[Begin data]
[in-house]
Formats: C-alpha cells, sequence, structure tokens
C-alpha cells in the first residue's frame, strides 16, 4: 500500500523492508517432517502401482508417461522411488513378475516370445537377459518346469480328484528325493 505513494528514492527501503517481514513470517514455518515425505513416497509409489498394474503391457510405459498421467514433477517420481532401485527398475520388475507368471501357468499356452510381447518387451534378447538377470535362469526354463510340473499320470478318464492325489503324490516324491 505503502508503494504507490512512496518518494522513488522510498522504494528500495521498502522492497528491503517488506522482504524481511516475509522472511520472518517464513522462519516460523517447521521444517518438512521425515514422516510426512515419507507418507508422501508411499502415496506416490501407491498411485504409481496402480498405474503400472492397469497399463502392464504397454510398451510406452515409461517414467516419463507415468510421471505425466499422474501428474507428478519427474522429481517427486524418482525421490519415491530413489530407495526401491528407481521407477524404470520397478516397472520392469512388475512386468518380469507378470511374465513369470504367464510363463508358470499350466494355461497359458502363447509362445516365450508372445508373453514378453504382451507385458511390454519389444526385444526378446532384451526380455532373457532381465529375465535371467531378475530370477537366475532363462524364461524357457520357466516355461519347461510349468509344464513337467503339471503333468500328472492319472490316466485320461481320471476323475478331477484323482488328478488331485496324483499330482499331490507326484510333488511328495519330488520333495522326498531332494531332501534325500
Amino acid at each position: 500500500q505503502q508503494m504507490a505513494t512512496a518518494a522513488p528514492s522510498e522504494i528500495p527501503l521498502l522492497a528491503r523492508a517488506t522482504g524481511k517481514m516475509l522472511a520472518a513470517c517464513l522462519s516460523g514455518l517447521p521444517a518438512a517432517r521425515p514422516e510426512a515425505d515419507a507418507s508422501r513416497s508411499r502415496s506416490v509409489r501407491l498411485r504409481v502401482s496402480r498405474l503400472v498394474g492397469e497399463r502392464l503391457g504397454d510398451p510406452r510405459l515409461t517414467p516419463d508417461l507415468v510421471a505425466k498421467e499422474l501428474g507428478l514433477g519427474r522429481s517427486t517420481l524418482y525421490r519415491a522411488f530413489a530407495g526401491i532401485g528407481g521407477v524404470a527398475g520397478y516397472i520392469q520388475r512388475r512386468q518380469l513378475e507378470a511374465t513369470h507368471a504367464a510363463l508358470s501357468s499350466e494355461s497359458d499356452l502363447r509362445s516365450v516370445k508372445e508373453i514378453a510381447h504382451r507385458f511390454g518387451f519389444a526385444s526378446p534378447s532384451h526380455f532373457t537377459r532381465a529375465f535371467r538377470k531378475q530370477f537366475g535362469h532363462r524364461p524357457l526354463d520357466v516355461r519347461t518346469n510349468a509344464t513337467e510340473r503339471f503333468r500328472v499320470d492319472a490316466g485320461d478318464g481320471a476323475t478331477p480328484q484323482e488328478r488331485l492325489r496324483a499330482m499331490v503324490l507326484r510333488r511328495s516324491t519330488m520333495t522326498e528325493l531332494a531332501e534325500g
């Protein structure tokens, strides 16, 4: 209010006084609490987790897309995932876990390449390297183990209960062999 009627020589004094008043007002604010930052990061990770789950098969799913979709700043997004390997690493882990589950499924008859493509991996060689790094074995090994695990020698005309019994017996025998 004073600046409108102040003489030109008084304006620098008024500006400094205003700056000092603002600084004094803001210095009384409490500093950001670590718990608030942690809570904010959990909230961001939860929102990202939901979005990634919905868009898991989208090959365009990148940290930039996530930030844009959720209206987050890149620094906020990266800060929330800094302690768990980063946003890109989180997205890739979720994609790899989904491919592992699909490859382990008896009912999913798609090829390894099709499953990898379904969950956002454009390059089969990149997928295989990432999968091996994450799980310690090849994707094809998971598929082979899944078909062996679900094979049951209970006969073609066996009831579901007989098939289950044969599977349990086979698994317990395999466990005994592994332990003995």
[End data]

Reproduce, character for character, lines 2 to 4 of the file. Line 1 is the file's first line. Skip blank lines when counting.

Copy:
Formats: C-alpha cells, sequence, structure tokens
C-alpha cells in the first residue's frame, strides 16, 4: 500500500523492508517432517502401482508417461522411488513378475516370445537377459518346469480328484528325493 505513494528514492527501503517481514513470517514455518515425505513416497509409489498394474503391457510405459498421467514433477517420481532401485527398475520388475507368471501357468499356452510381447518387451534378447538377470535362469526354463510340473499320470478318464492325489503324490516324491 505503502508503494504507490512512496518518494522513488522510498522504494528500495521498502522492497528491503517488506522482504524481511516475509522472511520472518517464513522462519516460523517447521521444517518438512521425515514422516510426512515419507507418507508422501508411499502415496506416490501407491498411485504409481496402480498405474503400472492397469497399463502392464504397454510398451510406452515409461517414467516419463507415468510421471505425466499422474501428474507428478519427474522429481517427486524418482525421490519415491530413489530407495526401491528407481521407477524404470520397478516397472520392469512388475512386468518380469507378470511374465513369470504367464510363463508358470499350466494355461497359458502363447509362445516365450508372445508373453514378453504382451507385458511390454519389444526385444526378446532384451526380455532373457532381465529375465535371467531378475530370477537366475532363462524364461524357457520357466516355461519347461510349468509344464513337467503339471503333468500328472492319472490316466485320461481320471476323475478331477484323482488328478488331485496324483499330482499331490507326484510333488511328495519330488520333495522326498531332494531332501534325500
Amino acid at each position: 500500500q505503502q508503494m504507490a505513494t512512496a518518494a522513488p528514492s522510498e522504494i528500495p527501503l521498502l522492497a528491503r523492508a517488506t522482504g524481511k517481514m516475509l522472511a520472518a513470517c517464513l522462519s516460523g514455518l517447521p521444517a518438512a517432517r521425515p514422516e510426512a515425505d515419507a507418507s508422501r513416497s508411499r502415496s506416490v509409489r501407491l498411485r504409481v502401482s496402480r498405474l503400472v498394474g492397469e497399463r502392464l503391457g504397454d510398451p510406452r510405459l515409461t517414467p516419463d508417461l507415468v510421471a505425466k498421467e499422474l501428474g507428478l514433477g519427474r522429481s517427486t517420481l524418482y525421490r519415491a522411488f530413489a530407495g526401491i532401485g528407481g521407477v524404470a527398475g520397478y516397472i520392469q520388475r512388475r512386468q518380469l513378475e507378470a511374465t513369470h507368471a504367464a510363463l508358470s501357468s499350466e494355461s497359458d499356452l502363447r509362445s516365450v516370445k508372445e508373453i514378453a510381447h504382451r507385458f511390454g518387451f519389444a526385444s526378446p534378447s532384451h526380455f532373457t537377459r532381465a529375465f535371467r538377470k531378475q530370477f537366475g535362469h532363462r524364461p524357457l526354463d520357466v516355461r519347461t518346469n510349468a509344464t513337467e510340473r503339471f503333468r500328472v499320470d492319472a490316466g485320461d478318464g481320471a476323475t478331477p480328484q484323482e488328478r488331485l492325489r496324483a499330482m499331490v503324490l507326484r510333488r511328495s516324491t519330488m520333495t522326498e528325493l531332494a531332501e534325500g